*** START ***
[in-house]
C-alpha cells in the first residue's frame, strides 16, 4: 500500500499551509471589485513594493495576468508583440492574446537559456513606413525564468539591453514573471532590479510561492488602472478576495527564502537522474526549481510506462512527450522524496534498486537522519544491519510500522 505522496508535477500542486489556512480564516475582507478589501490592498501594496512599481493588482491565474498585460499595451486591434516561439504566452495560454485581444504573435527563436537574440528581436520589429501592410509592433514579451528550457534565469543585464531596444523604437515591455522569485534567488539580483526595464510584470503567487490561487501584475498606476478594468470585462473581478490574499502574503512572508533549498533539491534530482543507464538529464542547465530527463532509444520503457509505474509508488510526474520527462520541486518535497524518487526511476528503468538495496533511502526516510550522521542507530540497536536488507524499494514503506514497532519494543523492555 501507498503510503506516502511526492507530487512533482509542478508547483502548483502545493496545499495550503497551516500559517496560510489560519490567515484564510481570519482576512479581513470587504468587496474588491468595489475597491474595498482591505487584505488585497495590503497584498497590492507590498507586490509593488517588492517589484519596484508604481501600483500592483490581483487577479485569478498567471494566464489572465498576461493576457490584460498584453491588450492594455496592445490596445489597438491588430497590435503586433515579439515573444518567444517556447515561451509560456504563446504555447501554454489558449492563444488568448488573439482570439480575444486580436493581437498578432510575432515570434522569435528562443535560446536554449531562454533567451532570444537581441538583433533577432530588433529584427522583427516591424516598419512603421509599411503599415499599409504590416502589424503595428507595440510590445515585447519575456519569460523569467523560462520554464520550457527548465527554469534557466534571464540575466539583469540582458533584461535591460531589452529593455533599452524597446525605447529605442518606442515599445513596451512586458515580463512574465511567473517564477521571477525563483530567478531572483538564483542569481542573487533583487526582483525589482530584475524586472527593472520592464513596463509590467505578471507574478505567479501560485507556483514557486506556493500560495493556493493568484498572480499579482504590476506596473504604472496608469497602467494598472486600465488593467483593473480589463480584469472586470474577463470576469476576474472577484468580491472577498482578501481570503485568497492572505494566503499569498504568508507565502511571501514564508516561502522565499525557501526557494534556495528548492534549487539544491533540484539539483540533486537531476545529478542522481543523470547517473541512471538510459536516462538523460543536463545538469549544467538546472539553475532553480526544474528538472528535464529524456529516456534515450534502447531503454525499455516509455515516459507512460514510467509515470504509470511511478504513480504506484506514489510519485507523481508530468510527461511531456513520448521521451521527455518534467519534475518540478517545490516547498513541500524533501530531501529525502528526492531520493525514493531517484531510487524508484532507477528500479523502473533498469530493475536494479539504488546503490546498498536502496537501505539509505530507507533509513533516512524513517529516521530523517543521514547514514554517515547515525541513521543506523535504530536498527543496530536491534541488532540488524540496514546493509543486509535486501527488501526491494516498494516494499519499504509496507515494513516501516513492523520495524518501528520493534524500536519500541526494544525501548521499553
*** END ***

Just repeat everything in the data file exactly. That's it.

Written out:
[in-house]
C-alpha cells in the first residue's frame, strides 16, 4: 500500500499551509471589485513594493495576468508583440492574446537559456513606413525564468539591453514573471532590479510561492488602472478576495527564502537522474526549481510506462512527450522524496534498486537522519544491519510500522 505522496508535477500542486489556512480564516475582507478589501490592498501594496512599481493588482491565474498585460499595451486591434516561439504566452495560454485581444504573435527563436537574440528581436520589429501592410509592433514579451528550457534565469543585464531596444523604437515591455522569485534567488539580483526595464510584470503567487490561487501584475498606476478594468470585462473581478490574499502574503512572508533549498533539491534530482543507464538529464542547465530527463532509444520503457509505474509508488510526474520527462520541486518535497524518487526511476528503468538495496533511502526516510550522521542507530540497536536488507524499494514503506514497532519494543523492555 501507498503510503506516502511526492507530487512533482509542478508547483502548483502545493496545499495550503497551516500559517496560510489560519490567515484564510481570519482576512479581513470587504468587496474588491468595489475597491474595498482591505487584505488585497495590503497584498497590492507590498507586490509593488517588492517589484519596484508604481501600483500592483490581483487577479485569478498567471494566464489572465498576461493576457490584460498584453491588450492594455496592445490596445489597438491588430497590435503586433515579439515573444518567444517556447515561451509560456504563446504555447501554454489558449492563444488568448488573439482570439480575444486580436493581437498578432510575432515570434522569435528562443535560446536554449531562454533567451532570444537581441538583433533577432530588433529584427522583427516591424516598419512603421509599411503599415499599409504590416502589424503595428507595440510590445515585447519575456519569460523569467523560462520554464520550457527548465527554469534557466534571464540575466539583469540582458533584461535591460531589452529593455533599452524597446525605447529605442518606442515599445513596451512586458515580463512574465511567473517564477521571477525563483530567478531572483538564483542569481542573487533583487526582483525589482530584475524586472527593472520592464513596463509590467505578471507574478505567479501560485507556483514557486506556493500560495493556493493568484498572480499579482504590476506596473504604472496608469497602467494598472486600465488593467483593473480589463480584469472586470474577463470576469476576474472577484468580491472577498482578501481570503485568497492572505494566503499569498504568508507565502511571501514564508516561502522565499525557501526557494534556495528548492534549487539544491533540484539539483540533486537531476545529478542522481543523470547517473541512471538510459536516462538523460543536463545538469549544467538546472539553475532553480526544474528538472528535464529524456529516456534515450534502447531503454525499455516509455515516459507512460514510467509515470504509470511511478504513480504506484506514489510519485507523481508530468510527461511531456513520448521521451521527455518534467519534475518540478517545490516547498513541500524533501530531501529525502528526492531520493525514493531517484531510487524508484532507477528500479523502473533498469530493475536494479539504488546503490546498498536502496537501505539509505530507507533509513533516512524513517529516521530523517543521514547514514554517515547515525541513521543506523535504530536498527543496530536491534541488532540488524540496514546493509543486509535486501527488501526491494516498494516494499519499504509496507515494513516501516513492523520495524518501528520493534524500536519500541526494544525501548521499553